One interesting side finding of the citations data from my paper with Michael Marsh was the cross-validation, throuch comparison with other measures, of the results from Google Scholar compared to other bibliographic indexes. Facing the criticism that we ignored books by looking only at ISI and Scopus (article-based) indexes, Michael and I collected data from Google Scholar – which includes books and book chapters – and also collected separate data on book citations from the “Cited Reference Search” feature of the SSCI from ISI/Web of Science. Comparing this to Google Scholar, it seems that Google correlates the best with the total Cited Reference Search data. It also correlated better with all other indexes in the overall pair-wise correlation contest.
Inter-measure Correlations of Citation Counts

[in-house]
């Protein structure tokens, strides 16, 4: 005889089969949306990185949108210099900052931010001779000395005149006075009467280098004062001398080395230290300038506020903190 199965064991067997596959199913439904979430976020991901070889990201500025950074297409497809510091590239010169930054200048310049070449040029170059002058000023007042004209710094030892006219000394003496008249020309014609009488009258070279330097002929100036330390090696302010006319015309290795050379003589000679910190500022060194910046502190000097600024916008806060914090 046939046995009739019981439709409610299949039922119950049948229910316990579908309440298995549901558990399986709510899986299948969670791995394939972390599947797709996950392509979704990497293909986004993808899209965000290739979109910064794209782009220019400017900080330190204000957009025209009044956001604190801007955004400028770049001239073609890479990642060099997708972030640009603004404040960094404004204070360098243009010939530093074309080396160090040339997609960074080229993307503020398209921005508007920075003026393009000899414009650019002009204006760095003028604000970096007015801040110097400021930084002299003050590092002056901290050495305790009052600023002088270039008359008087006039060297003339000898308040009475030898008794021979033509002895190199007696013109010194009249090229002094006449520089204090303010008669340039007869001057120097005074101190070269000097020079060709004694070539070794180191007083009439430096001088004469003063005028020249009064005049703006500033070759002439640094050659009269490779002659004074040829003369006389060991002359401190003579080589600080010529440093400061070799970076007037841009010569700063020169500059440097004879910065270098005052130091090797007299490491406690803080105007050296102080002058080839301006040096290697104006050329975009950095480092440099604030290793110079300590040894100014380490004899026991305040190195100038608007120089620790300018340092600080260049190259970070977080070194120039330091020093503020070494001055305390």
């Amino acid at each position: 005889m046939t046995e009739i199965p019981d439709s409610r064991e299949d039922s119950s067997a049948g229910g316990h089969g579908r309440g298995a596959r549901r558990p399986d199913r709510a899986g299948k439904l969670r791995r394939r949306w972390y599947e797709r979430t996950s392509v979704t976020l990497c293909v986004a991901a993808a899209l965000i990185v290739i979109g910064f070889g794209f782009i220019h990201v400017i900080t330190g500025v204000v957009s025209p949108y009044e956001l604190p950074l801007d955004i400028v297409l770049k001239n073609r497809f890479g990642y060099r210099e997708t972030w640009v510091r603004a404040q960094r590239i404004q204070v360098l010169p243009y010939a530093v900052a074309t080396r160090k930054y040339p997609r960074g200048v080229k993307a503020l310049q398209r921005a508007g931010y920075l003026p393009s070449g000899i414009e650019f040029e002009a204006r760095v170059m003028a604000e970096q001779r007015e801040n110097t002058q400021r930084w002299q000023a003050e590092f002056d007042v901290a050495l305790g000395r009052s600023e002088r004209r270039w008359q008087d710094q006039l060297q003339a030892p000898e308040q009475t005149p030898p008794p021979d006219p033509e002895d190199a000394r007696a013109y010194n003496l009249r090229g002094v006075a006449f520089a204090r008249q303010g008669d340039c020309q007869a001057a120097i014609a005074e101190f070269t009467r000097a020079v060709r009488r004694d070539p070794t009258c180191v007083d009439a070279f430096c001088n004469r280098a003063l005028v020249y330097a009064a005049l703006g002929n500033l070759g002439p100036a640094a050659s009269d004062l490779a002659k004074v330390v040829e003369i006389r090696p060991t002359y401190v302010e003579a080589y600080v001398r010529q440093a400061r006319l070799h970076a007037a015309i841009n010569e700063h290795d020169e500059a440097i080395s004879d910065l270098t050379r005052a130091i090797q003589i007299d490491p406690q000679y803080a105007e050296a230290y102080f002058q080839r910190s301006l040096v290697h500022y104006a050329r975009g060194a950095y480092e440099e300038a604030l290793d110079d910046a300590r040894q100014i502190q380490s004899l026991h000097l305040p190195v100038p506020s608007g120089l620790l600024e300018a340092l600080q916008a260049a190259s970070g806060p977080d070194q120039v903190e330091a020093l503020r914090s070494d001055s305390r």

This figure shows the relationships between five different sources, taking in each case total citations: Google scholar, ISI, Scopus, ISI-CRS (books only) and ISI-CRS (all material). ISI has been the most widely used source to date despite concerns about its coverage. We can see that its results correlate quite well with those form Scopus (0.73), and also with Google Scholar (0.69) but less well with the full ISI-CRS where the correlation is only 0.52. Most strikingly, it correlates at only 0.25 with the books only citations from ISI-CRS. Scopus provides pretty similar results, correlating modestly with ISI-CRS (total cites) and more strongly with Google Scholar, but also very poorly with the book only measure from ISI-CRS. It is very clear that measures based just on books will give different results to those based just on articles, although article based measures do correlate more highly with total measures than do book only measures, suggesting that a majority of citations are to articles. The two most inclusive measures, Google Scholar and the full ISI-CRS, provide the highest correlation in the whole matrix, 0.84. In general the analysis here seems to “confirm”the worth of Google scholar. Not only does it correlate more highly with ISI and Scopus, but it also matches well with the total CRS citations (books and articles), suggesting that Google provides a valid aggregate measure that includes both books and articles.